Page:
I can understand why they went that way, as the king of Atlantis idea seemed to be incredibly broken after a JLA arc where Atlantis was sent back in time and enslaved for years by magic stuff before coming back to the present. Because of Aquaman. So yeah, it's understandable the Atlanteans don't want to be ruled by him anymore, I certainly wouldn't (but of course, I'm against monarchies in general) , but replacing him with sociopathic magicians doesn't seem like much of an improvement.
Oh, one thing I am curious about, what is (are) the religion(s) of Atlantis? I presume at some point they worshiped Greek gods or something, though to be honest, I'm not super hot on my DC universe Atlantean history, but I guess a couple thousand years of isolation must of put a stop to that right? Otherwise the gods over in Wonder Woman might actually care about what was going on there. I mean, it'd probably be the largest group of worshipers they still had left.
But that's not dealt with here, instead we have vague magic magic stuff. And killer barnacles. Yes, the first conflict Aquaman deals with in this collection is when he's somehow restrained to some rocks by a breed of barnacles that is never supposed to let go. So, uhm, how did you attach him there guard guys? Later Aquaman spends most of an issue telepathically inhabiting a fish. Also, barnacles! This is stupid! Why am I reading this comic?
Okay, it's not all bad. The art is pretty good. I like the way Yvel Guichet draws the armour of the Atlantean soldiers (though not as much as the armour in another comic I read recently). I like the colouring on the Secret Files story at the end. I like Aquaman's new pants.
But mostly, I wonder why I read this instead of one of that book by Jason I haven't read yet, or basically anything else.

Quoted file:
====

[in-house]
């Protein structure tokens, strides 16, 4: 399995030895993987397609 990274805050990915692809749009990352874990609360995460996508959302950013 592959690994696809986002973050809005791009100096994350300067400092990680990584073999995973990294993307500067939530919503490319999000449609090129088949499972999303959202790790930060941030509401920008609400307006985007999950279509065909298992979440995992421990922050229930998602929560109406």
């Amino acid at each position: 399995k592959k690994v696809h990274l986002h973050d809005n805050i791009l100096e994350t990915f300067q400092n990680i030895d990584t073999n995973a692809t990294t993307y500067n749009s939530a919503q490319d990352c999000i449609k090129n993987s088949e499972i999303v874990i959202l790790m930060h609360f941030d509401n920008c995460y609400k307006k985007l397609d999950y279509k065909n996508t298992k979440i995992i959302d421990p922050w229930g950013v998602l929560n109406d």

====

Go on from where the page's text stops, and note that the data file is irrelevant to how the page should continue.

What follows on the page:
Saturday, March 21, 2009
Wonder Woman: Land of the Dead
I can understand why companies don't put numbers on the spines of their graphic novels, you're less likely to pick up volume 4 than you are volume 1. The problem is only compounded by the constantly changing creative teams. What number do you put on the spine of a book collecting issues 214-217 of Wonder Woman (and an issue of the Flash) when most of the run not only isn't collected, but probably never will be?
At the same time when you do pick up a volume of a creator's continuing story you might end up totally lost, even with recap pages put in to bring you up to speed.
And while this isn't completely the problem here, it is some of it. I know Greg Rucka wrote Wonder Woman for a while, and the two pages (!) recapping what's happened up to this point seem to indicate this is in the later part of his run. After Wonder Woman has set up an embassy in New York, and the gods have fought about a bunch of stuff, and Wonder Woman has blinded herself with venom from a snake so that she can fight (and kill) Medusa on live television. (What?!)
Ok, so first off I have no problem with Wonder Woman killing*, especially killing monsters. It's what characters from Greek/Roman myths and legends did, and she was made by a god, and raised in a society that wasn't exactly that modern. Plus, monsters!
But that was before this comic started, so what actually happens in this one? Well, there's a crossover with the flash, which is kind of eh. It didn't do much for me. Though there's nice use of the lasso of truth. Then we get into a much more interesting (to me) story, Diana journeying to the underworld. Now this is part of Rucka's ongoing story about gods rebelling and revolting and fighting each other and changing position which seems like a pretty solid base for a Wonder Woman comic. Though, to some extent I have to wonder why it took her 2000 years before Athena decided to overthrow Zeus? What were the gods doing all those years?
I find it interesting to contrast the use of these gods with their use in the Marvel Universe, where the Incredible Hercules is probably the best title they have coming out. They use some of the same characters (Ares especially), but in different ways. Even if they are both totally jerks. Actually, this reminds of a scene from, I think, JLA/Avengers when Wonder Woman meets the Marvel Hercules and is suuuuper mad at him for stuff he did to piss off her goddess a long time ago. Hercules is just like "What? Woah, I'm a fun loving, drunken buffoon, I didn't do that shit!" But yeah, good scene.